Long in City Pent

I kid you not, our guide on Jeju was a Russian from Vladivostok. His name was Viktor, which was also my name in Russian class. Obviously, I’ve gotten way ahead of myself but I had to tell you about him straight away since I was literally taking about Vladivostok in last week’s post. Anyway. Allow me to backtrack a sec for you.

This week I have some family visiting: my younger brother, step-mom, and her mom who is Korean but has been living in the US basically since the Korean War. So we’ve done a bunch of touristy things (including a number of things I’ve been meaning to do but had been to lazy to do alone). It’s been great so far.

We started on Monday with a pretty full schedule of running around Seoul and seeing as much as we could. We visited Gyeongbokgung Palace (the main palace of the Joseon Dynasty), a number of mountains around Seoul, Namdaemun market (where I had actually been before), and a variety of little sights around the city. Lots of driving. Like I said, very full.

Now they had booked an actual tour deal, but it was just us. This meant basically that we had most of our time fairly scheduled, but that we got a cool, personal guide. It is very different from how I usually travel–I also usually travel alone–but it was great. Our guide in Seoul is rad and it’s nice to have someone who knows where they’re going and can take you there witout much ado.

On Tuesday, we flew out to Jeju Island, which some have called the Hawai’i of Korea. It was absolutely lovely. As I’ve stated, our guide on the island was actually Russian, do that was neat. But mostly, Jeju is just wonderful. We visited natural wonders: waterfall, lava tube, cliffs, crater, beach ect. We also saw a wonderful temple (all the way from the 1980s!), historical governor’s palace thing, a stone park with lots of cool rocks and stuff, and a traditional folk village. We had some tangerines, for which the island is famous, and some fried chicken, for which it is not. I got sunburned (thankfully not too badly) and we climbed a mountain in torrential rain and strong wind.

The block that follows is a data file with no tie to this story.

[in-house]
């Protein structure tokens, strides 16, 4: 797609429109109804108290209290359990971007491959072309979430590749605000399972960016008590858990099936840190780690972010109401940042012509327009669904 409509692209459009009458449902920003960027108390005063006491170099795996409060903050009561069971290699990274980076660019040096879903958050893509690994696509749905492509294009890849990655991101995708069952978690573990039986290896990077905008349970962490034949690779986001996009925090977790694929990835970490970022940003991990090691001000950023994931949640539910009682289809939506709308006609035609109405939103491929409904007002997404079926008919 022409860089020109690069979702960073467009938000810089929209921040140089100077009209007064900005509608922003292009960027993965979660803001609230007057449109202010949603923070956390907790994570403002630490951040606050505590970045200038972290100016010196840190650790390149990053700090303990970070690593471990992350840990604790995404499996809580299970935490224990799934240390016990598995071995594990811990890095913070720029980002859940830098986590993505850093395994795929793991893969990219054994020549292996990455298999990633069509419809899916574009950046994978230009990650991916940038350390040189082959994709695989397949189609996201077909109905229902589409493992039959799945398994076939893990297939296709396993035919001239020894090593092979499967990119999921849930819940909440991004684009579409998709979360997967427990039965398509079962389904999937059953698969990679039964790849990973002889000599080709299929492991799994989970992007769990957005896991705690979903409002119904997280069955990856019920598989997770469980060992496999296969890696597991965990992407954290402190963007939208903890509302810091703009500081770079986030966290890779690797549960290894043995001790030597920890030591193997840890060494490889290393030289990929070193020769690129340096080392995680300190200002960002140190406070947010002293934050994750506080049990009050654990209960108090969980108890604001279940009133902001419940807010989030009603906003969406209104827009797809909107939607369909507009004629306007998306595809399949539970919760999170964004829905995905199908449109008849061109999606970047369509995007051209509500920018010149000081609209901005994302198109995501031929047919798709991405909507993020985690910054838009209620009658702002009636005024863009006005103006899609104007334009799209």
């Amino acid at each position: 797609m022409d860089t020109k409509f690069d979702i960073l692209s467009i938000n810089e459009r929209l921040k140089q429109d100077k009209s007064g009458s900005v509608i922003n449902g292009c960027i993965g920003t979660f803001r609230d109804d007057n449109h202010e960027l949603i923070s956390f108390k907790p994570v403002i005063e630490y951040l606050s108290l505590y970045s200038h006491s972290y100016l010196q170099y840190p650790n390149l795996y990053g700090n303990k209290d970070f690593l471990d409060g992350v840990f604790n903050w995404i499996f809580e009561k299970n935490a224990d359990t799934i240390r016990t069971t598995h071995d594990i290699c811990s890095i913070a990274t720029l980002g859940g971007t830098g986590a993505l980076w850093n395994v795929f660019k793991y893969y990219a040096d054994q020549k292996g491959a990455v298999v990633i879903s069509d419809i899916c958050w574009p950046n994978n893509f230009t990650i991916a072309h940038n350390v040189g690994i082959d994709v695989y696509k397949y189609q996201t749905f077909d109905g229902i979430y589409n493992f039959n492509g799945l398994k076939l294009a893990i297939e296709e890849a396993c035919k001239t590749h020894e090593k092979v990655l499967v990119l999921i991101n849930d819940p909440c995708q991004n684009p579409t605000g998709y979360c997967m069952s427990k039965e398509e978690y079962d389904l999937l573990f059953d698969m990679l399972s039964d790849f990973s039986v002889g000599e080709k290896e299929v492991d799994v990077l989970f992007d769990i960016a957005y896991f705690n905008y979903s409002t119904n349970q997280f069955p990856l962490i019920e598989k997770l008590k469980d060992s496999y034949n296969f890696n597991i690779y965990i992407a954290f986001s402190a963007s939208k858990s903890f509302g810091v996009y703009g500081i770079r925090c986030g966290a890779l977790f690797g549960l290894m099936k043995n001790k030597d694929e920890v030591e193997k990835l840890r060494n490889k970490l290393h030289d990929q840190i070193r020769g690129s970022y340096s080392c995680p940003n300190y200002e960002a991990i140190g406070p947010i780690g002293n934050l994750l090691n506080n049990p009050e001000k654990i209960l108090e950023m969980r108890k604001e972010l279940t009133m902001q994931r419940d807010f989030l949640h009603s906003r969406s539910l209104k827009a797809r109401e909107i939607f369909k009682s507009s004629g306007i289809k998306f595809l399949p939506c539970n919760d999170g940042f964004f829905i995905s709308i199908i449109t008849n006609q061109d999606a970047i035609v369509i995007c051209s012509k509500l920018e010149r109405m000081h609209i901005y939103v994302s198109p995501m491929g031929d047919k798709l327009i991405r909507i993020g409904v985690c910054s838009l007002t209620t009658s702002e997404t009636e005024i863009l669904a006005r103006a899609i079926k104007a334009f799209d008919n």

Nothing we did was actually super impressive or absolutely amazing (not to disparage it at all) but the thing I loved most was just being out of Seoul. It was astounding how much I reveled in being surrounded by green. I guess not astounding because of course, but still. Sea breeze. Trees that are actually true green. Everything so, so lush. Driving along country roads with the windows down.

Everything was made of black volcanic rock. There were some columns that looked like a baby Giant’s Causeway, some cliffs that reminded me of Carrick-a-Rede. There was a crater on the coast that, from a distance, looked like Howth, even with the little low-lying isthmus connecting it to the main island. So basically I was in a hot, Korean Ireland.

I truly had a wonderful time there, in all the different weather. It really felt like a vacation. But I’ve just flown back from Jeju tonight, a couple hours ago, and I’m sort of pooped. So I’ll write more next week, I promise, and maybe include a few pictures. Tomorrow we’re going to the DMZ and I probably won’t say much about that, but we have a few more things to see on Saturday, and my brother and grandmother are leaving on Sunday and my step-mom is leaving on Wednesday.

Anyway. I know I talk a lot about city/nature but golly. I really needed this green. If you have green around you, please appreciate it on my behalf. I won’t be leaving Seoul (at least not for more than a day or two) until March. So read some Keats (that’d be the title) and nature as much as you can.

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